Sunday, April 22, 2012

Teaching for Artistic Behavior- Do you TAB?


To ensure that students are given the opportunity to learn about art by working as artists, they must be given choices. If a student makes “cookie cutter Art” without being allowed choices, they may be learning something about art, such as a skill or new concept, but they are not authentically making Art. Giving students choices does not mean that the teacher is absent. The Teaching for Artistic Behaviors (TAB) approach to Art Education is a child-centered choice-based approach, making the student totally responsible for the decisions of what to make, how to make it, what materials to use, and how long to work on it.

I’m attracted by the idea of TAB- students being real artists instead of making what they think I want them to make (no cookie cutters!), but I do have a few reservations. My reservations are more practical than theoretical, such as
  • If students are responsible for what materials they use, how do you order adequate supplies with a limited budget? 
  • How do you ensure students experiment with different media and encourage them to try new things if they are content to use the same materials each class period? (I know I have some students who want to do nothing but paint, or use clay for the whole year.)
  • Students are obviously responsible for their learning and designing their assignments, but how do you make sure they are pushing themselves and not coasting when they are allowed to work at their own pace? (Sadly, when I have 6th graders who chose to make a snake for their project because they think it will be easy but "can't" roll a coil and want me to do it for them, this is a concern.)
If you use TAB in your classroom, I would love to hear about your experience with it. I'm not ready to totally jump to the TAB ship, but I am interested in incorporating more aspects of it in my classroom. I've read that demos and introductions are used to cover the standards and that makes sense, I just wonder how the rest of it works in practice, rather than in theory.

12 comments:

  1. I agree, Katie: theoretically, it sounds great but it's much more challenging when you begin to consider the practical applications - especially re: limited art budgets and with students who have had limited art experiences. I imagine this would be easier in a small school/ selected classes/ with an 'artroom assistant' (hahaha) - but how do you manage a whole-school TAB art program where (say, 500) students are working on their own projects in their own choice of different materials and in their own time frames? Yikes! Looking forward to reading more about this...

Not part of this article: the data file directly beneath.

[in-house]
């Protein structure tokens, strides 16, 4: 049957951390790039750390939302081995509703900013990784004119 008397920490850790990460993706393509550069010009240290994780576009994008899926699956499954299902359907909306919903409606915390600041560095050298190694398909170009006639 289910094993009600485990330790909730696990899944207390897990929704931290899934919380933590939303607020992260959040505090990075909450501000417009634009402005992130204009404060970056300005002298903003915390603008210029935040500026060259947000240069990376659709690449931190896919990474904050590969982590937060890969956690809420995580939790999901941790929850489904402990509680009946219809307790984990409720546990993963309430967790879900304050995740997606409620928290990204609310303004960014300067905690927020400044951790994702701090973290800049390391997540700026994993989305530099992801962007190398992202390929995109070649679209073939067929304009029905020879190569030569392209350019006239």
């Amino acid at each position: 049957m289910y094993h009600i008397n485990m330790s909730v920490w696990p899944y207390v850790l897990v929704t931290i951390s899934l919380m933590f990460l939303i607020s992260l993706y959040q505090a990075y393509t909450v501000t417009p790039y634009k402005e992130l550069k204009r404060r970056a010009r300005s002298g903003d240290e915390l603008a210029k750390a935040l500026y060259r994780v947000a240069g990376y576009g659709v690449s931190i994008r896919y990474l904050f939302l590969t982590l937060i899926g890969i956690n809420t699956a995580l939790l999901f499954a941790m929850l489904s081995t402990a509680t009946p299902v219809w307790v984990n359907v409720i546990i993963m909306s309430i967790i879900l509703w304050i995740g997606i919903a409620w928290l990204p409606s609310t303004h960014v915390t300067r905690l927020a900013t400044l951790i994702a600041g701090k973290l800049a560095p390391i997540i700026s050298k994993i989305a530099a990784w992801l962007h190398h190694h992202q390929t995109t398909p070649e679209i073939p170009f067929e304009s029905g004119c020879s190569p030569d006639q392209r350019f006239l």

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    1. I really want to get the Engaging Learners Through Artmaking book and see if there are just some more ideas I can incorporate.
      http://www.amazon.com/Engaging-Learners-Through-Artmaking-Choice-Based/dp/0807749761/ref=sr_1_1?ie=UTF8&s=books&qid=1240779098&sr=1-1

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  2. I wish I had had access to a class that provided all of these art ed theory things that you have discussed in your blog. So interesting!

    I have found a happy medium with freedom and structure, and since I didn't know about TAB until just now, I am seeing that I do have some fundamentals of that theory in my classes. How my classes (grades 6, 7, 8) go: We set the tone at the beginning of the semester that all of us are artists, and we try to cultivate that atmosphere in the classroom each day. I find a project that I think the kids will be interested in, or use one that's already proven to be successful. I give an intro w/a minimal number of example images from art history, show a few prior student works or one of my own examples, and then show the kids the project rubric. We go over a technique or medium's usage and I demonstrate with that. Usually we focus on one or two design elements and a couple of principles, a specific technique with a specific medium (I only get a semester with them so we have to squeeze in a lot), creativity, and craftsmanship (which boils down to mainly responsibility with materials more than it does neatness). They are told to create whatever design/content they would like to based on the parameters in the rubric, and this has never once caused a problem for any student, much to my surprise. I end up with a class full of unique artwork every time and everyone has experimented with the medium on which we've focused. I give a deadline (generally about two weeks in class) and 90% of my students have no trouble meeting it. At the end of the semester, I try to do a project where students are allowed to choose any medium we've worked with or even a new medium to make whatever they'd like, but sometimes the end of the semester sneaks up before we get to try this one.